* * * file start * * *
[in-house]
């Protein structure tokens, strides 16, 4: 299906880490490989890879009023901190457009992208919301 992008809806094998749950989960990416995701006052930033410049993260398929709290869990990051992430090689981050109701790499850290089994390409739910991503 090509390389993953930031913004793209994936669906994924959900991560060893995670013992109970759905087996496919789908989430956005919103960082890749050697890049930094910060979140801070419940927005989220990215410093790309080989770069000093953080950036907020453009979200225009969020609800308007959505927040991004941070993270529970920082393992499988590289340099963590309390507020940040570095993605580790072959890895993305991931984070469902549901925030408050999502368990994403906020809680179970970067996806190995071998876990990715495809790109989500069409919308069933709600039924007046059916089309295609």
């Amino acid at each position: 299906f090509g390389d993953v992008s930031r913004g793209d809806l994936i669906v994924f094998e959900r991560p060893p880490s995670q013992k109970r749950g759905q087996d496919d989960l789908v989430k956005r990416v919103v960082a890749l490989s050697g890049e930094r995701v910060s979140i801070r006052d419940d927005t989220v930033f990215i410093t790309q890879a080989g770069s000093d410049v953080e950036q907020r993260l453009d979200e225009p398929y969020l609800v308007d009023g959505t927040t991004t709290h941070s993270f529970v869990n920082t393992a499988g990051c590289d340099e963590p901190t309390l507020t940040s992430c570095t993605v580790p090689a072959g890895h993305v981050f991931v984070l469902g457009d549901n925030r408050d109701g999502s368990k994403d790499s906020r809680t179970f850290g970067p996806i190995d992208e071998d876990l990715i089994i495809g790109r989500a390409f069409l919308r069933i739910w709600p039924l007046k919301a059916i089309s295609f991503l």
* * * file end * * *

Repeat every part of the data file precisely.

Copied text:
[in-house]
């Protein structure tokens, strides 16, 4: 299906880490490989890879009023901190457009992208919301 992008809806094998749950989960990416995701006052930033410049993260398929709290869990990051992430090689981050109701790499850290089994390409739910991503 090509390389993953930031913004793209994936669906994924959900991560060893995670013992109970759905087996496919789908989430956005919103960082890749050697890049930094910060979140801070419940927005989220990215410093790309080989770069000093953080950036907020453009979200225009969020609800308007959505927040991004941070993270529970920082393992499988590289340099963590309390507020940040570095993605580790072959890895993305991931984070469902549901925030408050999502368990994403906020809680179970970067996806190995071998876990990715495809790109989500069409919308069933709600039924007046059916089309295609």
């Amino acid at each position: 299906f090509g390389d993953v992008s930031r913004g793209d809806l994936i669906v994924f094998e959900r991560p060893p880490s995670q013992k109970r749950g759905q087996d496919d989960l789908v989430k956005r990416v919103v960082a890749l490989s050697g890049e930094r995701v910060s979140i801070r006052d419940d927005t989220v930033f990215i410093t790309q890879a080989g770069s000093d410049v953080e950036q907020r993260l453009d979200e225009p398929y969020l609800v308007d009023g959505t927040t991004t709290h941070s993270f529970v869990n920082t393992a499988g990051c590289d340099e963590p901190t309390l507020t940040s992430c570095t993605v580790p090689a072959g890895h993305v981050f991931v984070l469902g457009d549901n925030r408050d109701g999502s368990k994403d790499s906020r809680t179970f850290g970067p996806i190995d992208e071998d876990l990715i089994i495809g790109r989500a390409f069409l919308r069933i739910w709600p039924l007046k919301a059916i089309s295609f991503l």